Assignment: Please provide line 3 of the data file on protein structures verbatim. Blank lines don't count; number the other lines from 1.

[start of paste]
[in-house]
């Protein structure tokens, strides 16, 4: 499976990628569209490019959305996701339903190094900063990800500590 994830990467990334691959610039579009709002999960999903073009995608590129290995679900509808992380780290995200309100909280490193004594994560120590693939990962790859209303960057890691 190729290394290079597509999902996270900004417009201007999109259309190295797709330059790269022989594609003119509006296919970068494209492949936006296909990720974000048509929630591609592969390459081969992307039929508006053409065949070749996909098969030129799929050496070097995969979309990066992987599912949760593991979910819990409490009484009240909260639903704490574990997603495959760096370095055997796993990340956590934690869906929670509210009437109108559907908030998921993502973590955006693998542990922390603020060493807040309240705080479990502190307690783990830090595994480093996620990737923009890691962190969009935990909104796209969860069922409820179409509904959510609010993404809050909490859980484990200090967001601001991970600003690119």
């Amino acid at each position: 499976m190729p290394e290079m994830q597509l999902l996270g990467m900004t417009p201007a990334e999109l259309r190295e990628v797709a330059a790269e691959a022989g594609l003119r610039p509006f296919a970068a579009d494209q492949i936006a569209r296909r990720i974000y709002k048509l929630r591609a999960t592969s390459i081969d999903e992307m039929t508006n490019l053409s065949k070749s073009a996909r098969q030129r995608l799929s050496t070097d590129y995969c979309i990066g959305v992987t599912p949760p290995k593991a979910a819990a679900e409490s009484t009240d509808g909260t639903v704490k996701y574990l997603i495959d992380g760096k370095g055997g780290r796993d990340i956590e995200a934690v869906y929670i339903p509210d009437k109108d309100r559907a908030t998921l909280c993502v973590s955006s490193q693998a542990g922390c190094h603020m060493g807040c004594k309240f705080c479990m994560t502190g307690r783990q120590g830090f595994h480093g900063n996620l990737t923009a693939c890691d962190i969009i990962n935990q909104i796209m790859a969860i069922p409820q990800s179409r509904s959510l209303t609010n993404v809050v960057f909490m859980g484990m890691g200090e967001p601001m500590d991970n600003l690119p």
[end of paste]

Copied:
């Amino acid at each position: 499976m190729p290394e290079m994830q597509l999902l996270g990467m900004t417009p201007a990334e999109l259309r190295e990628v797709a330059a790269e691959a022989g594609l003119r610039p509006f296919a970068a579009d494209q492949i936006a569209r296909r990720i974000y709002k048509l929630r591609a999960t592969s390459i081969d999903e992307m039929t508006n490019l053409s065949k070749s073009a996909r098969q030129r995608l799929s050496t070097d590129y995969c979309i990066g959305v992987t599912p949760p290995k593991a979910a819990a679900e409490s009484t009240d509808g909260t639903v704490k996701y574990l997603i495959d992380g760096k370095g055997g780290r796993d990340i956590e995200a934690v869906y929670i339903p509210d009437k109108d309100r559907a908030t998921l909280c993502v973590s955006s490193q693998a542990g922390c190094h603020m060493g807040c004594k309240f705080c479990m994560t502190g307690r783990q120590g830090f595994h480093g900063n996620l990737t923009a693939c890691d962190i969009i990962n935990q909104i796209m790859a969860i069922p409820q990800s179409r509904s959510l209303t609010n993404v809050v960057f909490m859980g484990m890691g200090e967001p601001m500590d991970n600003l690119p």